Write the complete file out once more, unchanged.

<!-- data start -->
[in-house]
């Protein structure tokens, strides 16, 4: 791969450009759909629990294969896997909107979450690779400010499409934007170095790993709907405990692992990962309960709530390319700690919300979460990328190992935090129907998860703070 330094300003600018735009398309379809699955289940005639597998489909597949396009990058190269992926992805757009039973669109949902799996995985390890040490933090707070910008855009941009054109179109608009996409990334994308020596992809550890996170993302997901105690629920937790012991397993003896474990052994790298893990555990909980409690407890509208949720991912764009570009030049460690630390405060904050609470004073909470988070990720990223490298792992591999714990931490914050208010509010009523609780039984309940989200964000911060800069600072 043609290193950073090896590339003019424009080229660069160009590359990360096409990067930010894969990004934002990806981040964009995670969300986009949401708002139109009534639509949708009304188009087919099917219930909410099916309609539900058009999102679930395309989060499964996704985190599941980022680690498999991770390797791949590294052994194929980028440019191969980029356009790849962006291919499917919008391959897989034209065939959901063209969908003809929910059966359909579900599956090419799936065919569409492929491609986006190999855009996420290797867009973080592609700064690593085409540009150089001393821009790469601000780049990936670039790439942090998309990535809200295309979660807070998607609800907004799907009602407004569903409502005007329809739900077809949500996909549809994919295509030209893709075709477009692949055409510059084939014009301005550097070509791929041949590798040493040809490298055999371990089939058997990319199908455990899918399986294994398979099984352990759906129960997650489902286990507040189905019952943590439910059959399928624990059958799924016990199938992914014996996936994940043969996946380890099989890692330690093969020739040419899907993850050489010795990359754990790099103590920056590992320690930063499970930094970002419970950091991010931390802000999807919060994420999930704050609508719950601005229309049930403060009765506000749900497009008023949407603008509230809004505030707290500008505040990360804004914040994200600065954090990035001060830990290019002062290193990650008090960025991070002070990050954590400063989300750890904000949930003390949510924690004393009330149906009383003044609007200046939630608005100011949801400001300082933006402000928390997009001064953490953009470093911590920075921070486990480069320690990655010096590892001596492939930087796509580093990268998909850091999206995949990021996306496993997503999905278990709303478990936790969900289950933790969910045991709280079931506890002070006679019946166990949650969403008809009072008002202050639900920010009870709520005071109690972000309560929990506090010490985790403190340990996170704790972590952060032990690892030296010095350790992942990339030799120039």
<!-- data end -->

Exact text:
[in-house]
């Protein structure tokens, strides 16, 4: 791969450009759909629990294969896997909107979450690779400010499409934007170095790993709907405990692992990962309960709530390319700690919300979460990328190992935090129907998860703070 330094300003600018735009398309379809699955289940005639597998489909597949396009990058190269992926992805757009039973669109949902799996995985390890040490933090707070910008855009941009054109179109608009996409990334994308020596992809550890996170993302997901105690629920937790012991397993003896474990052994790298893990555990909980409690407890509208949720991912764009570009030049460690630390405060904050609470004073909470988070990720990223490298792992591999714990931490914050208010509010009523609780039984309940989200964000911060800069600072 043609290193950073090896590339003019424009080229660069160009590359990360096409990067930010894969990004934002990806981040964009995670969300986009949401708002139109009534639509949708009304188009087919099917219930909410099916309609539900058009999102679930395309989060499964996704985190599941980022680690498999991770390797791949590294052994194929980028440019191969980029356009790849962006291919499917919008391959897989034209065939959901063209969908003809929910059966359909579900599956090419799936065919569409492929491609986006190999855009996420290797867009973080592609700064690593085409540009150089001393821009790469601000780049990936670039790439942090998309990535809200295309979660807070998607609800907004799907009602407004569903409502005007329809739900077809949500996909549809994919295509030209893709075709477009692949055409510059084939014009301005550097070509791929041949590798040493040809490298055999371990089939058997990319199908455990899918399986294994398979099984352990759906129960997650489902286990507040189905019952943590439910059959399928624990059958799924016990199938992914014996996936994940043969996946380890099989890692330690093969020739040419899907993850050489010795990359754990790099103590920056590992320690930063499970930094970002419970950091991010931390802000999807919060994420999930704050609508719950601005229309049930403060009765506000749900497009008023949407603008509230809004505030707290500008505040990360804004914040994200600065954090990035001060830990290019002062290193990650008090960025991070002070990050954590400063989300750890904000949930003390949510924690004393009330149906009383003044609007200046939630608005100011949801400001300082933006402000928390997009001064953490953009470093911590920075921070486990480069320690990655010096590892001596492939930087796509580093990268998909850091999206995949990021996306496993997503999905278990709303478990936790969900289950933790969910045991709280079931506890002070006679019946166990949650969403008809009072008002202050639900920010009870709520005071109690972000309560929990506090010490985790403190340990996170704790972590952060032990690892030296010095350790992942990339030799120039």